Q: If I am admitted in one state can I, then, apply for admission in another state?

A: Bar admission is determined on a state by state basis. Washington administers the Uniform Bar Exam. You may learn more about the Uniform Bar Examination and portability here. University of Dayton School of Law cannot guarantee bar eligibility. It is the responsibility of students to contact the state bar directly where they seek admission and evaluate their individual eligibility.

Q: How will earning an LL.M. degree help me in my career as a lawyer?

A: University of Dayton School of Law is accredited by the American Bar Association (ABA). This online LL.M. degree, with accompanying U.S. Legal Practice Certificate, focuses on U.S. law and the U.S. legal system. Earning the degree will demonstrate your knowledge and understanding of U.S. law and the U.S. legal system. This knowledge will help you – whether in law practice in the U.S. or handling U.S. legal matters overseas. In addition, you will be joining the University of Dayton alumni network. Finally, this LL.M. degree may help you meet eligibility requirements for bar admission in certain states.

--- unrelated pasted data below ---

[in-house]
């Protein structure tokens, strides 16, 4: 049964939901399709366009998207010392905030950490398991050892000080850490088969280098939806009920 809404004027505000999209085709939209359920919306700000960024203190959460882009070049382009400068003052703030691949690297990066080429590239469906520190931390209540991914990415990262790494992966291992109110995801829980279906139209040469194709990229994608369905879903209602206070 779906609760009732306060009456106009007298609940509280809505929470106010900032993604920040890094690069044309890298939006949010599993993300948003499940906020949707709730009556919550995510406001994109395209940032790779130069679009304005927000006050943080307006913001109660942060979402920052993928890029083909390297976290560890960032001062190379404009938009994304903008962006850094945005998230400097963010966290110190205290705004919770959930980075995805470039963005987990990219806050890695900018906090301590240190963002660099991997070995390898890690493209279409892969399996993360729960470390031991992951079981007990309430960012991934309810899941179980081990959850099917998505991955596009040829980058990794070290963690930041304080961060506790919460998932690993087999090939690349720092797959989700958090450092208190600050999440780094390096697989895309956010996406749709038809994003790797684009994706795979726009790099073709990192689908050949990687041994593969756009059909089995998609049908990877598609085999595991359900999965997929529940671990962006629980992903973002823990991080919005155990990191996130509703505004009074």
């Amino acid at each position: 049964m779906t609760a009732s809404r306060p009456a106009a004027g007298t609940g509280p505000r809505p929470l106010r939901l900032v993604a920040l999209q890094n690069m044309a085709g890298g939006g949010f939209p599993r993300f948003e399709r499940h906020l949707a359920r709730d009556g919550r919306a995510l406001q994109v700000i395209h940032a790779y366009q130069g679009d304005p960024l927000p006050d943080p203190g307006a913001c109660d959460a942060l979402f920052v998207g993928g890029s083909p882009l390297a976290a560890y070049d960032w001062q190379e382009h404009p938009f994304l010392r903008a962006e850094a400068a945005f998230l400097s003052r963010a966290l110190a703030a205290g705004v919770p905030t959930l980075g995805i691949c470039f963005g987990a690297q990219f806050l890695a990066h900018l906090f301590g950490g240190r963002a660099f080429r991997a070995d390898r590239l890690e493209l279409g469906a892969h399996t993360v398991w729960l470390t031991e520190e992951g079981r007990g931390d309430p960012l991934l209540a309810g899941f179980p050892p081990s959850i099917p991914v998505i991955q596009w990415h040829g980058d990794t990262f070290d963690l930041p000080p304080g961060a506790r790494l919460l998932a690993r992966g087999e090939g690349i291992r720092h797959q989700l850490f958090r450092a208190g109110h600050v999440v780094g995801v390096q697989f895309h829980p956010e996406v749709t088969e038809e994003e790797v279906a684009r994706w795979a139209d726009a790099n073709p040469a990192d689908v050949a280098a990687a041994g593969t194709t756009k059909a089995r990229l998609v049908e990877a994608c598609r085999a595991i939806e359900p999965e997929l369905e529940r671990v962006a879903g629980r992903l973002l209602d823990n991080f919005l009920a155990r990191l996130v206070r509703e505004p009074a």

Q: I am already living in the U.S. in a work-authorized status, what types of career options are there in the U.S. if I complete the LL.M. degree (online) and am successful in obtaining bar admission into Washington?

A: Obtaining bar admission in Washington State will allow you to practice law as a licensed attorney in that state. In addition, even if you do not live in Washington State, you may be able to practice in a field of exclusively federal law, such as Immigration Law. You may also be considered for in-house or corporate counsel opportunities, as many simply require bar admission in any U.S. jurisdiction. This additional graduate legal degree may also help your resume or curriculum vitae stand out to prospective employers in non-traditional law related careers (such as compliance, risk management, alternative dispute resolution/mediation, IP/patents, international trade, etc.).

Admissions Process, Tuition and Financial Aid

Q: When can I apply and start the online LL.M. program?